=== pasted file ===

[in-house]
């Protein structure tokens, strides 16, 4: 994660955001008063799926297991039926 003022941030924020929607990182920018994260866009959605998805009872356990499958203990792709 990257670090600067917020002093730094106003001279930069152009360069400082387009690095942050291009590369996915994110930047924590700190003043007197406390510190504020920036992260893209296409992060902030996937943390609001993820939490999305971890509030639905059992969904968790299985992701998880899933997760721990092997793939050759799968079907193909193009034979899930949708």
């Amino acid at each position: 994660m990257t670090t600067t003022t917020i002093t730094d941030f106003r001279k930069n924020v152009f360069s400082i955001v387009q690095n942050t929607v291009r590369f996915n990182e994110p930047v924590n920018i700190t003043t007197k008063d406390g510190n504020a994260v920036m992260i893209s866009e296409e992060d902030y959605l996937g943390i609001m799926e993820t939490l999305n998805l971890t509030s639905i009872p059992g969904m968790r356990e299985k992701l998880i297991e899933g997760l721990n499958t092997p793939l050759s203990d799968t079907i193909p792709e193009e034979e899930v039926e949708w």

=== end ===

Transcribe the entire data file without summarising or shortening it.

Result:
[in-house]
């Protein structure tokens, strides 16, 4: 994660955001008063799926297991039926 003022941030924020929607990182920018994260866009959605998805009872356990499958203990792709 990257670090600067917020002093730094106003001279930069152009360069400082387009690095942050291009590369996915994110930047924590700190003043007197406390510190504020920036992260893209296409992060902030996937943390609001993820939490999305971890509030639905059992969904968790299985992701998880899933997760721990092997793939050759799968079907193909193009034979899930949708």
């Amino acid at each position: 994660m990257t670090t600067t003022t917020i002093t730094d941030f106003r001279k930069n924020v152009f360069s400082i955001v387009q690095n942050t929607v291009r590369f996915n990182e994110p930047v924590n920018i700190t003043t007197k008063d406390g510190n504020a994260v920036m992260i893209s866009e296409e992060d902030y959605l996937g943390i609001m799926e993820t939490l999305n998805l971890t509030s639905i009872p059992g969904m968790r356990e299985k992701l998880i297991e899933g997760l721990n499958t092997p793939l050759s203990d799968t079907i193909p792709e193009e034979e899930v039926e949708w």